Tucked away in an obscure corner of Washington Square Shopping Center in Petaluma, Alfredo’s Italian Restaurant qualifies as a hole-in-the-wall. You’ll never see the barebones storefront unless you know to look for it, nested behind Staples on a narrow, hidden parking lot off Washington Street and McDowell Boulevard.
But seek it out. Chef-owner Ramiro Nolazco and his son and co-owner David Nolazco are quietly cooking up excellent pastas ($14-$23), chicken piccata ($18.50), veal marsala over polenta ($27), and an array of other classic Italian dishes. There’s nothing fancy or fussy here, just plenty of the delicious comfort food I could happily devour every single day.
Maybe even twice a day, considering the wallet-friendly lunch special of fresh baked bread, a half salad, a half pasta and a scoop of gelato ($16).
That’s not to say this is simple stuff. You can taste the care and quality ingredients, and dare I say it, this two-year-old trattoria is now one of my favorite casual dining destinations.
Start with the bruschetta, the four thick, griddled toasts smothered in lots of wild mushrooms sautéed with cream and a hint of truffle oil then finished with shaved Parmigiano and arugula ($9.50 lunch/$12.50 dinner). The regular bruschetta is very good, too, topped in diced tomatoes, garlic, basil, olive oil and shaved grana ($7.50/$8.50), but the mushroom model knocks it out of the park.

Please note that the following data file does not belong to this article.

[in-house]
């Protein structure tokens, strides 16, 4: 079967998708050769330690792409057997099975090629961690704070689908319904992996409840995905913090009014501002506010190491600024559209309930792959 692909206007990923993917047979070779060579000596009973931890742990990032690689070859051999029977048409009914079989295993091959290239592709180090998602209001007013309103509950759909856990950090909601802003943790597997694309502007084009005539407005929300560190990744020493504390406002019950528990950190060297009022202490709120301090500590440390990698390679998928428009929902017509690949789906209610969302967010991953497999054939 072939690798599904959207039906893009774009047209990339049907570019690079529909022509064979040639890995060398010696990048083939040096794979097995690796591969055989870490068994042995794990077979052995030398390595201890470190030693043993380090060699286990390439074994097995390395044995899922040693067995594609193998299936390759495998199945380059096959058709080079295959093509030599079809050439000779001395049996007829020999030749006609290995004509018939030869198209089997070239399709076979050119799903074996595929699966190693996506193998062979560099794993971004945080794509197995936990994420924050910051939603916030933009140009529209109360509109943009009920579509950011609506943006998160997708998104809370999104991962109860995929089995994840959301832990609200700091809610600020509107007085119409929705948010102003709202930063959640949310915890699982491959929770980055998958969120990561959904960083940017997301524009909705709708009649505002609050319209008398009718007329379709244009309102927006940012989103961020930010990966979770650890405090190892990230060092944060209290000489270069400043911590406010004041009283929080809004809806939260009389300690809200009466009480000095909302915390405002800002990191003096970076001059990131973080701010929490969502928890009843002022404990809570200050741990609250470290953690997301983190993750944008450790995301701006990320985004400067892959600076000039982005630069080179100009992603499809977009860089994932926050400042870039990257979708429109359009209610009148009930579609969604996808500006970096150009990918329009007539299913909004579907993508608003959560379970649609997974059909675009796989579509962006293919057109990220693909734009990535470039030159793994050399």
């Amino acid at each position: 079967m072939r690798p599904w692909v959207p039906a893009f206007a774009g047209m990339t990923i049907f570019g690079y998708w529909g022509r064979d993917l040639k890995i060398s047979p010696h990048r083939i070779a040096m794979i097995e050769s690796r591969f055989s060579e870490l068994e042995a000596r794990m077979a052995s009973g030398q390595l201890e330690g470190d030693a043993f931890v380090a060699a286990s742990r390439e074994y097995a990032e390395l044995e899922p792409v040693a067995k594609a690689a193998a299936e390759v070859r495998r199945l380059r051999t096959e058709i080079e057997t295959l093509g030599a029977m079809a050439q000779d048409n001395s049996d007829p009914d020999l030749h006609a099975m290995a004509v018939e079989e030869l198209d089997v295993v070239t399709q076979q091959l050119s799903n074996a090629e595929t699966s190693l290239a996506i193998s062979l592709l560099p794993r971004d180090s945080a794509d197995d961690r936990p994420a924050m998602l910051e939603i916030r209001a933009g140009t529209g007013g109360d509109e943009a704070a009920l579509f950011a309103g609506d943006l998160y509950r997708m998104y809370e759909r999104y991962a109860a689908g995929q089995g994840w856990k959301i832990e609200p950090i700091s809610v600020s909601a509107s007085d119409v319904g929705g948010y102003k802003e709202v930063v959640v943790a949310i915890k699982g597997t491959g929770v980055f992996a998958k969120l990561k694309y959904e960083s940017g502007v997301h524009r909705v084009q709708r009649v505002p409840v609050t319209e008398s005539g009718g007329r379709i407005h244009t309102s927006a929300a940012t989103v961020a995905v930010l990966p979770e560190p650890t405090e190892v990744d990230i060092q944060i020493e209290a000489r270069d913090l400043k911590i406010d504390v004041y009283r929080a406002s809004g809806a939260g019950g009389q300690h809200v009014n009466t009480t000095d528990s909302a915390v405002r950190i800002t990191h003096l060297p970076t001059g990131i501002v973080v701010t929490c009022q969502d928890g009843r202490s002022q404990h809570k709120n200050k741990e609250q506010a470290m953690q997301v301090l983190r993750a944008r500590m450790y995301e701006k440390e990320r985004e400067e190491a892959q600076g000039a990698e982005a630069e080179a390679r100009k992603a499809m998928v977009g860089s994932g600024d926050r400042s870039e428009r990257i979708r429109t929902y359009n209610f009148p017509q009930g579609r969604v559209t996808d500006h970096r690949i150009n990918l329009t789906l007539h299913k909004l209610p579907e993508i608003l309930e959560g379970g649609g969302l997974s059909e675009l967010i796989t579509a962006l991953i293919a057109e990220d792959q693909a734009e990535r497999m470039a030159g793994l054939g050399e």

Chef Ramiro previously ran the kitchen at Ristorante Allegria in Napa, and some of his signatures show up again here. I’m happy to see his arugula salad, good as always with poached pears, jicama, toasted pecans, blue cheese and gently sweet white balsamic vinaigrette ($8/$8.50). I’m not as excited about the return of his warm cabbage salad, though — it’s too many flavors amid the pepper bacon nubbins, mushrooms, blue cheese and warm red wine vinaigrette ($9).
Another Allegria standby — sweet soy marinated skirt steak satay — is a weird appetizer for an Italian eatery, oddly propped over a bit of with sautéed spinach and tall pile of onion rings.
The skewered beef is tasty enough ($10/$13), though I prefer the traditional beef carpaccio ($12/$12.50). The paper-thin sliced filet mignon is elegant, dressed in its classic capers, red onions, arugula, Parmigiano-Reggiano and a swath of whole grain mustard sauce.
And rather than onion rings, I like my fried fix with the calamari, tossed with fried green beans and artichokes for dunking in spicy chipotle aioli and lemon caper aioli ($12.50/$13). Nice and crisp, I tell David, who takes care of the trattoria’s 10 tables and never seems to stop smiling.
For entrees, it’s tough for me to move beyond the perfect pastas. Chef Ramiro has a bold touch with seasoning, from the spicy marinara on the linguine tumbled with pan seared prawns, scallops, mussels, rock shrimp, manila clams and fish ($20/$23), to the basil pesto and cream-infused marinara on the penne sautéed with chicken, sundried tomatoes and sweet corn ($15/$16).
I also like the saffron notes in the homemade pappardelle tossed with prawns, sundried tomatoes and broccoli ($20/$21). The subtle floral flavor adds pleasing earthiness to the dish’s delicate roasted shrimp bisque sauce.
Yet still, I keep going back to the so simple, so satisfying capellini ($12.50/$14). Whisper-light angel hair pasta nearly floats in its cloak of juicy chopped tomatoes, pungent basil, plenty of garlic and glistening extra virgin olive oil.